Home – New Forums Starting your journey Had to let someone go. Hope I handled it okay.

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  • #994341
    Lee333
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    My business hasn’t even launched yet, but the process of creating the product involves some commissioning of work. I had a friend express enthusiastic interest in working on it back when I started five months ago. However, his early contributions were completely unusable and then stopped coming, so I thought he’d lost interest and moved on.

    About six weeks ago, he emailed asking me if I had any work he could do. I didn’t make a contract, but had intended to pay him generously for his contribution. I sent him an art template and explained what I needed. Heard nothing back for three weeks. At that point, I asked how it was going and he said he hadn’t been able to do anything because he didn’t have some software. I told him about a software program that is completely free. I didn’t think he was planning to do anything so I moved on and bought licenced stock art.

    Last week, he messaged me again and said he wanted the software I’d told him about but didn’t know of a safe site to download it from. I do a Google search and the first link is the official site for the software. Sent him the link and didn’t hear anything again… until Sunday. I get an email with an attachment I can’t open. Let him know I can’t open it. Half an hour later, I get another email. This time I can open the attachment. He’s sent the exact same template I sent him six weeks ago, but he “used the free software to vectorise it”. It was ALREADY vector. And he did nothing else to it. I can’t use it.

    I decided enough was enough. I told him I had really hoped he could contribute, but I am moving on without him. I have no idea what he was thinking. I thought I’d made it clear that this was a very serious project that I am soon going to throw some serious money at, yet it seems he just kept thinking it was a fun hobby we could tinker with during the next few years…

    Anyway, after I pulled the pin, I got an email citing computer problems, health issues, job searching and much more as reasons he couldn’t do anything. He ended with a very passive-aggressive, “so I guess I f*cked up”. Well, yeah. Guess he did. I haven’t replied.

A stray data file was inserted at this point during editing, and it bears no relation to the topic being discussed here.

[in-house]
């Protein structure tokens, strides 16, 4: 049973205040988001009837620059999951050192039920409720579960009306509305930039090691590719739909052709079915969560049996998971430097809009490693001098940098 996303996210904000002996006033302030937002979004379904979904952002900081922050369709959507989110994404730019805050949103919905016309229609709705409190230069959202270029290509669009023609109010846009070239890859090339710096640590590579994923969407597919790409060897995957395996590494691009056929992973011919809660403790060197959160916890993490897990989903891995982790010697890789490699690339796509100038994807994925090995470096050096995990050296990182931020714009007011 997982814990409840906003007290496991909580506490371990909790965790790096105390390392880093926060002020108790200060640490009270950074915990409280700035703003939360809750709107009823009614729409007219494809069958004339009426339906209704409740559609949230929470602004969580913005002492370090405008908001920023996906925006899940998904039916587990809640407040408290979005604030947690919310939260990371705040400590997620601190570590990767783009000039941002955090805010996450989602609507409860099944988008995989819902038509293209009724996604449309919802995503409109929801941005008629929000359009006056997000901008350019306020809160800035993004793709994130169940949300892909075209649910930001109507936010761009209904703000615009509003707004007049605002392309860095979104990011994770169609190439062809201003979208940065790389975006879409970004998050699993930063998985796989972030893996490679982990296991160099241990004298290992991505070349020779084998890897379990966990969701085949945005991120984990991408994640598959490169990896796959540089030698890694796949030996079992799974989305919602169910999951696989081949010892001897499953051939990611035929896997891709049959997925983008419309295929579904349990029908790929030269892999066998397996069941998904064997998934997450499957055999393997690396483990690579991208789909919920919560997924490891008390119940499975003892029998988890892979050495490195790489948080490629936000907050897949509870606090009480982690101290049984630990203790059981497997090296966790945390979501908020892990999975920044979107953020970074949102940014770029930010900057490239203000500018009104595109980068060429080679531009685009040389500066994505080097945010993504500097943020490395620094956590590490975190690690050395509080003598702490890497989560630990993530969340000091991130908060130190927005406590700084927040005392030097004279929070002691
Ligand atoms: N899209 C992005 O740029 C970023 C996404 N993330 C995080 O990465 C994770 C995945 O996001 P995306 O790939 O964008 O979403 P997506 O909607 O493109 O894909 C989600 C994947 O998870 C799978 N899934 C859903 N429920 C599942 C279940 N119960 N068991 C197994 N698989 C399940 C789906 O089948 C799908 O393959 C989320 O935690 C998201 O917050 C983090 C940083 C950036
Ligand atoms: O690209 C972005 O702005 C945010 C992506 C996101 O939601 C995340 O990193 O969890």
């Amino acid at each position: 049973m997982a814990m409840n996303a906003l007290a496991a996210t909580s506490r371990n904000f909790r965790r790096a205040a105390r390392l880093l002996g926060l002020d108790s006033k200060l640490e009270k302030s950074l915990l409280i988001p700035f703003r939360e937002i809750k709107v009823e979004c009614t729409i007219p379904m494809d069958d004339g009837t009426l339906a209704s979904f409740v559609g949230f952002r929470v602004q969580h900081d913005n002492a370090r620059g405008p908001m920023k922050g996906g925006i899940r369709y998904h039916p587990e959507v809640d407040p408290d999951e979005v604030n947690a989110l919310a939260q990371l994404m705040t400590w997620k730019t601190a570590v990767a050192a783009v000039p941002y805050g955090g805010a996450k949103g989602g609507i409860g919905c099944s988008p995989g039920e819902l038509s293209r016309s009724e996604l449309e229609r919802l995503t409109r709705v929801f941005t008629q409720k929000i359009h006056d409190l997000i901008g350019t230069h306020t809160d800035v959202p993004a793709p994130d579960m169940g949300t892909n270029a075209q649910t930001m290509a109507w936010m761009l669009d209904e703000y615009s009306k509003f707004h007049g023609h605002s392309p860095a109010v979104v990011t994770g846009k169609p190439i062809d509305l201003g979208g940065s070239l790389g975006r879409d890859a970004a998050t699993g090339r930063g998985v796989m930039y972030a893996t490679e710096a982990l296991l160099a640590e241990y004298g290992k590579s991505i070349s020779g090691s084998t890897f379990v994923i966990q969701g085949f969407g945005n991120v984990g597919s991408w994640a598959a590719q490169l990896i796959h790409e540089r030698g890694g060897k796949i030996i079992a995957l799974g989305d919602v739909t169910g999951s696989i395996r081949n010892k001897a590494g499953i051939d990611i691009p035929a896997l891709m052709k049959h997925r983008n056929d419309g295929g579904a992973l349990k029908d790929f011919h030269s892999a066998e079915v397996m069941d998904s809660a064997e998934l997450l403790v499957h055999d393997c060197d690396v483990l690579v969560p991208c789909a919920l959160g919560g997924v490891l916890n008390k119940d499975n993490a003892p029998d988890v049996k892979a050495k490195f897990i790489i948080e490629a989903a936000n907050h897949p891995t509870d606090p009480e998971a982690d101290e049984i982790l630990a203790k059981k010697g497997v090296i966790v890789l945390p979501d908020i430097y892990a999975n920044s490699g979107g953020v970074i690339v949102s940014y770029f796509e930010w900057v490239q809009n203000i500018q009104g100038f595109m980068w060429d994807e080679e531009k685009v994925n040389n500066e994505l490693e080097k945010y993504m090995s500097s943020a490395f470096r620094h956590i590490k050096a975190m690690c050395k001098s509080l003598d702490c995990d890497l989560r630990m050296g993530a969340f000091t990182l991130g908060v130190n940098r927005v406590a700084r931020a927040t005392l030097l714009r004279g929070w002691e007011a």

Just wondering how I could have handled this better. And should I still pay him some money?

    PS. In future, there will be written contracts. I have been paying most people for an initial art fee plus a commercial licence, but I was prepared to give this guy residuals on sales, too, because I know he’s having a hard time finding ongoing work.

    #1196130
    MD Clean
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    Hi Lee, don’t feel bad. When friends work well together, they enjoy shared values, language, understanding and a host of other benefits.

    When it doesn’t work, there are all of these layers that you are experiencing that get in the way of making good decisions. Trust, confidence, friendship, betrayal, self doubt etc.

    At this point, just strip it back to a purely business decision – would you pay a stranger to you that delivered the work your friend did in the timeframe he did it for you?

    #1196131
    Dave Gillen – Former FS Concierge
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    It sounds like even if you pay him generously for what he did it still won’t cost you much, right? So compensate for him putting a little time towards helping you (just like you would to any employee you are trialing), and tell him you appreciate it, and be glad he didn’t cost you more. Do it to be generous to a friend, not because you owe him. :)

    Dave

    #1196132
    bb1
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    To be blunt, no you didn’t handle it well. From what you have described, you didn’t set any timelines, expectations, agreed deliverables, etc, etc. Even if they are friends (or worse relatives), you are running the business, you need to drive it, not let your people do what they like when they like and how they like.

    In my opinion, even though they didn’t deliver, you should still pay based on the fluffy nature of the job.

    #1196133
    Lee333
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    I have paid him. The job wasn’t as open-ended as my original post implied. It was very clear that I was expecting to see at least almost-finished work at the end of three weeks. Instead, he sent me my original file with no changes whatsoever and for some reason I still can’t fathom thought he’d done his bit. In future, I will be ensuring there is a legal contract in place.

    #1196134
    GeoffD
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    Hi Lee,

    Whilst it has certainly occurred very early in your business journey, most of us who have been in business for any length of time, and have had staff, have had the unpleasant experience of having to let someone go. In my experience, being honest and upfront with the employee, showing empathy for their situation and explaining the reasons for the decision are crucial in making a difficult situation as palatable as possible. Of course, as the employer, you also need to ensure that you are on firm legal ground. Having said all that, I’m not sure whether an employment relationship actually existed in your situation.

    Best of luck

    Geoff

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